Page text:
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5 December 2013 11:26 am ,
Vol. 342 ,
An animal rights group known as the Nonhuman Rights Project filed lawsuits in three New York courts this week in an...
Researchers have been hot on the trail of the elusive Denisovans, a type of ancient human known only by their DNA and...
Thousands of scientists in the Russian Academy of Sciences (RAS) are about to lose their jobs as a result of the...
Dyslexia, a learning disability that hinders reading, hasn't been associated with deficits in vision, hearing, or...
Exotic, elusive, and dangerous, snakes have fascinated humankind for millennia. They can be hard to find, yet their...
Researchers have sequenced and analyzed the first two snake genomes, which represent two evolutionary extremes. The...
Snake venoms are remarkably complex mixtures that can stun or kill prey within minutes. But more and more researchers...
At age 30, Dutch biologist Freek Vonk has built up a respectable career as a snake scientist. But in his home country,...
- 5 December 2013 11:26 am , Vol. 342 , #6163
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Helping Liver Cells Heal Themselves
11 November 1998 7:30 pm
Researchers have come up with a new cut-and-paste technique that corrects tiny errors in a gene that makes a crucial liver enzyme in rats. The findings, presented this week at the annual meeting of the American Association for the Study of Liver Diseases in Chicago, may usher in a new breed of gene therapy that could potentially cure diseases, such as hemophilia and sickle cell anemia, that are caused by mutations in a single nucleotide base.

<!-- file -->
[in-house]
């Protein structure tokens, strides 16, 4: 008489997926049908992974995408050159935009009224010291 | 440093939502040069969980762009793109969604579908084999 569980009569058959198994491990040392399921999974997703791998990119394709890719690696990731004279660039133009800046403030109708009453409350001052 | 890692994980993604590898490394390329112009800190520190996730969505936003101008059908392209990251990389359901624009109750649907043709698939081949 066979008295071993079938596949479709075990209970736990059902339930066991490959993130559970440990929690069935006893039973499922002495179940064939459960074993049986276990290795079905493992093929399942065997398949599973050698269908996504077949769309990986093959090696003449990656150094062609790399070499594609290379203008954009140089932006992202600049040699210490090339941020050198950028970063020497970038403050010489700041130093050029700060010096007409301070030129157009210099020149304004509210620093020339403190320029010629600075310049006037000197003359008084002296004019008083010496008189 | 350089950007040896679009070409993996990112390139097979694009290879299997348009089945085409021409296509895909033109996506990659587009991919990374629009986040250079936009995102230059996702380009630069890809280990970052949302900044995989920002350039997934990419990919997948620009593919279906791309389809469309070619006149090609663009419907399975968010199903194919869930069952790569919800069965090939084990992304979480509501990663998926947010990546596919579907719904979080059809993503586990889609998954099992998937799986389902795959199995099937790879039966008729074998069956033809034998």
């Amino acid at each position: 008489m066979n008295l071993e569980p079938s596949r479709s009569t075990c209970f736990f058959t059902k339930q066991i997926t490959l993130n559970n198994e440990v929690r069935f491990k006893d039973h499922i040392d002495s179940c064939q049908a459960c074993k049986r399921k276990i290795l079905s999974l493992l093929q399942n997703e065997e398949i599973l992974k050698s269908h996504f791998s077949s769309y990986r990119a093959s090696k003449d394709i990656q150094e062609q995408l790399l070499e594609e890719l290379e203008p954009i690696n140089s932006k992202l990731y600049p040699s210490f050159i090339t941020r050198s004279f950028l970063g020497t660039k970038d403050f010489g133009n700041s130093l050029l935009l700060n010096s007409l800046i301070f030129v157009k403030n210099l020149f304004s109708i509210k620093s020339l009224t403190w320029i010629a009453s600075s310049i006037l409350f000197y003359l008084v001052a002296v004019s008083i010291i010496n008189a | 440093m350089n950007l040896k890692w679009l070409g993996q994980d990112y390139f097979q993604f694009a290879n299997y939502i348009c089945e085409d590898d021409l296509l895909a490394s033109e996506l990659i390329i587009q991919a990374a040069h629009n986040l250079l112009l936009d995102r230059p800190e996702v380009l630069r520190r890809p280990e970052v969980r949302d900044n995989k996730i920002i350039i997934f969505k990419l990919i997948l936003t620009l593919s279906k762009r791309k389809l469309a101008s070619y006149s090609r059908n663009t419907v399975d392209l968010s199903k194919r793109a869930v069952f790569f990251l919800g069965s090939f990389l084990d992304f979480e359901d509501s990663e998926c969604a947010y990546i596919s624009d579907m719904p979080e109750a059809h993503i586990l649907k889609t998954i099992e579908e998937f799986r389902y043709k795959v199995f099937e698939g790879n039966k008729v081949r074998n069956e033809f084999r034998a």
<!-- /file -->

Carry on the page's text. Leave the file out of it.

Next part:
Traditional forms of gene therapy have relied on retrofitted viruses to shuttle entire sequences of corrective genes into patients' cells--a difficult task. To trick the cells into fixing their own genes, the researchers--hepatologist and cell biologist Clifford Steer and biochemist Betsy Kren of the University of Minnesota, Minneapolis, and their colleagues--turned to artificial dumbbell-shaped pieces of DNA and RNA called chimeric oligonucleotides. These pieces faithfully match the genetic sequence of a mutated gene except for the corrected version of the wrong nucleotide. The investigators bypassed a viral shuttle by bundling the oligonucleotides inside coats of oil-like molecules or tacking them onto polymers designed to bind to specific liver cells.
The team tested the modified oligonucleotides in rats that carry a single-nucleotide defect in an essential liver gene known as UDP-glucuronosyltransferase-1. Humans with the faulty gene are afflicted with Crigler-Najjar disease, a fatal illness in which patients cannot break down or excrete bilirubin and end up severely jaundiced. After five daily injections of the oligonucleotides into the tail veins of 20 rats, all had converted up to 25% of their defective liver genes to normal versions. (Most gene therapy experiments consider a 1% to 2% conversion rate a success.) "It's as though the cells never knew they had the mutant sequence," says Steer, the lead investigator. Bilirubin levels dropped by greater than half and have stayed there for 6 months so far.
"This is exactly what I have been waiting for," says Michael Blaese, who is so enamored with the technique that he is leaving his post as chief of the clinical gene therapy branch at the National Human Genome Research Institute in Bethesda, Maryland, to work for the company that manufactures the novel RNA/DNA oligonucleotides. "The potential, if real, is incredible," says Mario Capecchi, a longtime gene therapy researcher at the University of Utah, Salt Lake City. "But I'd be much more excited if others are able to reproduce [the finding]."